Saturday, January 18, 2014

Who is responsible for the skills gap in America?

It's been a familiar lament over the past few years: Even though millions of Americans are unemployed and underemployed, companies across the country just can't find enough qualified workers. New data suggest that although many companies continue to complain about the so-called "skills gap," few are taking steps to fix it, says CNBC.

 A recent CareerBuilder survey of 1,648 U.S. hiring managers and human resource
 professionals found that nearly 80 percent of managers are at least somewhat concerned 
 about the skills gap, but just about 40 percent are doing anything to alleviate it.

 Manpower's own talent shortage survey, released earlier this year, found that 39 percent of
 employers are having trouble finding workers with the right skills, down from 49 percent in 

According to some sources like the Accrediting Council for Independent Colleges and Schools who found that 45 percent of hiring managers think college students would benefit from a more workplace-oriented "trade school-like" higher education system that excludes or de-emphasizes liberal arts. However, the other 55% are fine with the education system that's in place now.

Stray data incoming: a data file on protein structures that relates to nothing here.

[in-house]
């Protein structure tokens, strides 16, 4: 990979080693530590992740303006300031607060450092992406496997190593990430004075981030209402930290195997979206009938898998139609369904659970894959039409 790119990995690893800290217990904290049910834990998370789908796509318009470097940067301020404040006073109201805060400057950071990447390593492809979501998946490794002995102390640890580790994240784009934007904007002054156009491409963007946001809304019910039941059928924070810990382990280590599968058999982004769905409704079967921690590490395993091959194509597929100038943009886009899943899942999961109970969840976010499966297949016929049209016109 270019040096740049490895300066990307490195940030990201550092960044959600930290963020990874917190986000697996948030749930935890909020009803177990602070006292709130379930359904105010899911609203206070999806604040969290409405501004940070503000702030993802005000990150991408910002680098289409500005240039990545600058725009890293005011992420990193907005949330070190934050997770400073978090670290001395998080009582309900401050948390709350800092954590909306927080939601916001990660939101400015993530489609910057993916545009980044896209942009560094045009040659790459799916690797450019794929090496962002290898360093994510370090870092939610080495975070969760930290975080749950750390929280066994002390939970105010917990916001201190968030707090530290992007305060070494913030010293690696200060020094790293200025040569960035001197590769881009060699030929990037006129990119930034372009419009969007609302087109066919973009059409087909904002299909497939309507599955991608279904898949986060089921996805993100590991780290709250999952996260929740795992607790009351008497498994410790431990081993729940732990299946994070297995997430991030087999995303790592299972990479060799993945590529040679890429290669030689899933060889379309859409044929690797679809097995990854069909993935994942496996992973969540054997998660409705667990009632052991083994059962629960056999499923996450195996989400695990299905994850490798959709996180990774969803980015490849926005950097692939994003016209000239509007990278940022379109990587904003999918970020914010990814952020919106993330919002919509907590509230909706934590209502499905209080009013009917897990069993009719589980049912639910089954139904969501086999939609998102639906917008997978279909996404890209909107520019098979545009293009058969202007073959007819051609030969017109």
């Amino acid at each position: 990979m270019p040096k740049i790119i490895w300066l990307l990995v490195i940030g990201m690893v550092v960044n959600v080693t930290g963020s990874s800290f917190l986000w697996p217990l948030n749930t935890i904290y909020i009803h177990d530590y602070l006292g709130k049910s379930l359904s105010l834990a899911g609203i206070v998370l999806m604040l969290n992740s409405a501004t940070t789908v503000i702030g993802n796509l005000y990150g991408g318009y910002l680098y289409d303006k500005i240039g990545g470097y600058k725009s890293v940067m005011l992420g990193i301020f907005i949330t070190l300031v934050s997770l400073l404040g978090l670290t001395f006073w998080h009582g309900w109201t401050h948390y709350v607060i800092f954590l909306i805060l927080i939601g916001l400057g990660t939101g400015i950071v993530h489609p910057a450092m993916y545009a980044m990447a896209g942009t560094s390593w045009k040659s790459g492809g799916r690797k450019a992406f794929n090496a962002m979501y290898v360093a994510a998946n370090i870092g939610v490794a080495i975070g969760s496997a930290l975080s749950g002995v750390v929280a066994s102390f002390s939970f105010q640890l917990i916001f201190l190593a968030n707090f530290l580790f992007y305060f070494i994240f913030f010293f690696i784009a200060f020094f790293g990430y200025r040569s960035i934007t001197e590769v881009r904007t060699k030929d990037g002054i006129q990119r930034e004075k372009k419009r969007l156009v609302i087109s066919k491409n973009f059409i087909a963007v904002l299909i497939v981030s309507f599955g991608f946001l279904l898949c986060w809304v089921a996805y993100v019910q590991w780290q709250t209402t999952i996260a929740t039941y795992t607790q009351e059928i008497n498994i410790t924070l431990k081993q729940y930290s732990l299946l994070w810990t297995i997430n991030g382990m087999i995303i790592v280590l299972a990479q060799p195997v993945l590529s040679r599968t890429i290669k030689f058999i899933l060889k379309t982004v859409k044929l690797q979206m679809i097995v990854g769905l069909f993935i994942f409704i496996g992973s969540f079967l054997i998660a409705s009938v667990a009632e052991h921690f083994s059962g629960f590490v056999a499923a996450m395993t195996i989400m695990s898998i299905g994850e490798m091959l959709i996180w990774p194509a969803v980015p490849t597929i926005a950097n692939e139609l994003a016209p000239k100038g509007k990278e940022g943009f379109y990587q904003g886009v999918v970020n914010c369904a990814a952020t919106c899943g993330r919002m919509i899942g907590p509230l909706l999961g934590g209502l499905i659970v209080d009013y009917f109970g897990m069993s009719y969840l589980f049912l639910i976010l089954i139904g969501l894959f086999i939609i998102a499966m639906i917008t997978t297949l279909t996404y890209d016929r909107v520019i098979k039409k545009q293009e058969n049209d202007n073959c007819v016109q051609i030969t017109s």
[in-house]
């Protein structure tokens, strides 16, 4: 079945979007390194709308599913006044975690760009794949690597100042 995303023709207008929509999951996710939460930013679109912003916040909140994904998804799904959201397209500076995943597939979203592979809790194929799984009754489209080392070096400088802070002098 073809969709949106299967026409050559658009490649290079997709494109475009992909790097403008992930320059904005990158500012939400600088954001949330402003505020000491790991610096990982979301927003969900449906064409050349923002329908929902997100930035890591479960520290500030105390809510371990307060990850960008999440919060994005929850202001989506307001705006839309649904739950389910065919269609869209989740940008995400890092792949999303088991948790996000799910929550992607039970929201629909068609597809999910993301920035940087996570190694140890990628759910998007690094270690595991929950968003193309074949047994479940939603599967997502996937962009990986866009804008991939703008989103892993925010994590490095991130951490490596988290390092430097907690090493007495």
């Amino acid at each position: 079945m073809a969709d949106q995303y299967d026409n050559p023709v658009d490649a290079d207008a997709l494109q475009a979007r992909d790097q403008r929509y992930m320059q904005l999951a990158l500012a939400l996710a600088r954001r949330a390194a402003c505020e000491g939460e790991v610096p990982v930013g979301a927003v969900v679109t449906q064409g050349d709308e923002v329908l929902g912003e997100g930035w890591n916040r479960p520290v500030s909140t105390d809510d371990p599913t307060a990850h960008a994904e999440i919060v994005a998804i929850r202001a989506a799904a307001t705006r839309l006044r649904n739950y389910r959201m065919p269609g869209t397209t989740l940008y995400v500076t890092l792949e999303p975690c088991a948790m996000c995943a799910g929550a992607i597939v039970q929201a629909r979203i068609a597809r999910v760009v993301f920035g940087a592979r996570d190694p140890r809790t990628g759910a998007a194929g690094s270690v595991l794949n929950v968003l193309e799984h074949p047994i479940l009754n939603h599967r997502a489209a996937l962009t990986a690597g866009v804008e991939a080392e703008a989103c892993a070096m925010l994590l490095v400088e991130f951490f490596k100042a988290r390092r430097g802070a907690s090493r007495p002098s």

Obviously, the responsibility should be diversified to some extent, but who should take charge? Should colleges do a better job at preparing students for realistic job opportunities? Should businesses take responsibility in selecting the right employees and training them appropriately? Is it all up to the student or adult learner who's in the unemployment or underemployment bind to begin with? Should the military play a role in training their veterans in the workplace? Or should the government play a role with paid internships or On-the-Job training to help a student or adult learner when they successfully receive their degree or certification, but don't have experience to qualify for a company opening?

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